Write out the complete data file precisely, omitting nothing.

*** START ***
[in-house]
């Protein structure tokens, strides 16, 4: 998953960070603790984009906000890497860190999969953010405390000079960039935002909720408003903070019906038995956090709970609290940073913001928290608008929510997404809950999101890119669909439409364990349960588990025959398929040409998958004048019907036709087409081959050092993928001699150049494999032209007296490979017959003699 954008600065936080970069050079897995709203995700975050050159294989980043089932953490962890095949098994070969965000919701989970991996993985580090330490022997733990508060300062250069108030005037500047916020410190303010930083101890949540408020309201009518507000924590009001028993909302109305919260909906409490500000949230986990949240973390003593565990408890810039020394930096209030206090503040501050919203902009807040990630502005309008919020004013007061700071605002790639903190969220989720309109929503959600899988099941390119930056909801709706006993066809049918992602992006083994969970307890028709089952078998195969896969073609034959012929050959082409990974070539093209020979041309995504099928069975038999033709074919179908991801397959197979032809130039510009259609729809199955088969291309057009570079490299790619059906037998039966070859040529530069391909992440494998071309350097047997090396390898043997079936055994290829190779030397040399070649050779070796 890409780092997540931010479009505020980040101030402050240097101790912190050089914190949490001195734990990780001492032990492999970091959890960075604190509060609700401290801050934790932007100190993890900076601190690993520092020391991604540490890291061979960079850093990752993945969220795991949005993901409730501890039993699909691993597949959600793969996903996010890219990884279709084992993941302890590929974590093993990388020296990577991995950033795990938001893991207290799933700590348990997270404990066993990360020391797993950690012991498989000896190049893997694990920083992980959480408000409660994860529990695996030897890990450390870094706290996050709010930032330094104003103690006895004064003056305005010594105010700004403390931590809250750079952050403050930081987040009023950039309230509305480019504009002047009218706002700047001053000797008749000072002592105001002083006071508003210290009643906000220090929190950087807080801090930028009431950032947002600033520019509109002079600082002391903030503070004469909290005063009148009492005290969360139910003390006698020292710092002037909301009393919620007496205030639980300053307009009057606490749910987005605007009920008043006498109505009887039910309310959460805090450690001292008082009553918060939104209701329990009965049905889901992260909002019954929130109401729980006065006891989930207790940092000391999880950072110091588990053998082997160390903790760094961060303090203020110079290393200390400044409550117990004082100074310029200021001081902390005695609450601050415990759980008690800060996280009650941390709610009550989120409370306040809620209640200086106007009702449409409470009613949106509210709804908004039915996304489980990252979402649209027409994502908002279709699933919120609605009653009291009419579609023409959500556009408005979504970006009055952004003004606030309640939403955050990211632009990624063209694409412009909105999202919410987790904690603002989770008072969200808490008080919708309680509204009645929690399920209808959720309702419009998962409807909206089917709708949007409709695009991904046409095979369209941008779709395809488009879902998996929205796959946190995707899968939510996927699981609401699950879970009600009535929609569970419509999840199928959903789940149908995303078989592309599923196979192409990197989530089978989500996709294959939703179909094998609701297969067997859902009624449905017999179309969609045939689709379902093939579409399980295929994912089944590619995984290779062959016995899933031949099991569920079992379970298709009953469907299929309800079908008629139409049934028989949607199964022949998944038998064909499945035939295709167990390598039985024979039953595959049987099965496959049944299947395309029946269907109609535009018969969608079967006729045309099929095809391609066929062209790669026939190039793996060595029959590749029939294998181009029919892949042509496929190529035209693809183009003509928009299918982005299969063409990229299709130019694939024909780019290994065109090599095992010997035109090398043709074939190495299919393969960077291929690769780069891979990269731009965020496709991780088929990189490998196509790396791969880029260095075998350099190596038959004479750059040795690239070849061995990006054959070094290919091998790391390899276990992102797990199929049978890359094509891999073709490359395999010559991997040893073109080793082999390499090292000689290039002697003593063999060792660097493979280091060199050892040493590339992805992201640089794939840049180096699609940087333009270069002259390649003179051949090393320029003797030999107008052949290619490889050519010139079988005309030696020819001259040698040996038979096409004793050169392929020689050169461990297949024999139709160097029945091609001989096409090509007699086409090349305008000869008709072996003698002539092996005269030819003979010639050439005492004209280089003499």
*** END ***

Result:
[in-house]
């Protein structure tokens, strides 16, 4: 998953960070603790984009906000890497860190999969953010405390000079960039935002909720408003903070019906038995956090709970609290940073913001928290608008929510997404809950999101890119669909439409364990349960588990025959398929040409998958004048019907036709087409081959050092993928001699150049494999032209007296490979017959003699 954008600065936080970069050079897995709203995700975050050159294989980043089932953490962890095949098994070969965000919701989970991996993985580090330490022997733990508060300062250069108030005037500047916020410190303010930083101890949540408020309201009518507000924590009001028993909302109305919260909906409490500000949230986990949240973390003593565990408890810039020394930096209030206090503040501050919203902009807040990630502005309008919020004013007061700071605002790639903190969220989720309109929503959600899988099941390119930056909801709706006993066809049918992602992006083994969970307890028709089952078998195969896969073609034959012929050959082409990974070539093209020979041309995504099928069975038999033709074919179908991801397959197979032809130039510009259609729809199955088969291309057009570079490299790619059906037998039966070859040529530069391909992440494998071309350097047997090396390898043997079936055994290829190779030397040399070649050779070796 890409780092997540931010479009505020980040101030402050240097101790912190050089914190949490001195734990990780001492032990492999970091959890960075604190509060609700401290801050934790932007100190993890900076601190690993520092020391991604540490890291061979960079850093990752993945969220795991949005993901409730501890039993699909691993597949959600793969996903996010890219990884279709084992993941302890590929974590093993990388020296990577991995950033795990938001893991207290799933700590348990997270404990066993990360020391797993950690012991498989000896190049893997694990920083992980959480408000409660994860529990695996030897890990450390870094706290996050709010930032330094104003103690006895004064003056305005010594105010700004403390931590809250750079952050403050930081987040009023950039309230509305480019504009002047009218706002700047001053000797008749000072002592105001002083006071508003210290009643906000220090929190950087807080801090930028009431950032947002600033520019509109002079600082002391903030503070004469909290005063009148009492005290969360139910003390006698020292710092002037909301009393919620007496205030639980300053307009009057606490749910987005605007009920008043006498109505009887039910309310959460805090450690001292008082009553918060939104209701329990009965049905889901992260909002019954929130109401729980006065006891989930207790940092000391999880950072110091588990053998082997160390903790760094961060303090203020110079290393200390400044409550117990004082100074310029200021001081902390005695609450601050415990759980008690800060996280009650941390709610009550989120409370306040809620209640200086106007009702449409409470009613949106509210709804908004039915996304489980990252979402649209027409994502908002279709699933919120609605009653009291009419579609023409959500556009408005979504970006009055952004003004606030309640939403955050990211632009990624063209694409412009909105999202919410987790904690603002989770008072969200808490008080919708309680509204009645929690399920209808959720309702419009998962409807909206089917709708949007409709695009991904046409095979369209941008779709395809488009879902998996929205796959946190995707899968939510996927699981609401699950879970009600009535929609569970419509999840199928959903789940149908995303078989592309599923196979192409990197989530089978989500996709294959939703179909094998609701297969067997859902009624449905017999179309969609045939689709379902093939579409399980295929994912089944590619995984290779062959016995899933031949099991569920079992379970298709009953469907299929309800079908008629139409049934028989949607199964022949998944038998064909499945035939295709167990390598039985024979039953595959049987099965496959049944299947395309029946269907109609535009018969969608079967006729045309099929095809391609066929062209790669026939190039793996060595029959590749029939294998181009029919892949042509496929190529035209693809183009003509928009299918982005299969063409990229299709130019694939024909780019290994065109090599095992010997035109090398043709074939190495299919393969960077291929690769780069891979990269731009965020496709991780088929990189490998196509790396791969880029260095075998350099190596038959004479750059040795690239070849061995990006054959070094290919091998790391390899276990992102797990199929049978890359094509891999073709490359395999010559991997040893073109080793082999390499090292000689290039002697003593063999060792660097493979280091060199050892040493590339992805992201640089794939840049180096699609940087333009270069002259390649003179051949090393320029003797030999107008052949290619490889050519010139079988005309030696020819001259040698040996038979096409004793050169392929020689050169461990297949024999139709160097029945091609001989096409090509007699086409090349305008000869008709072996003698002539092996005269030819003979010639050439005492004209280089003499």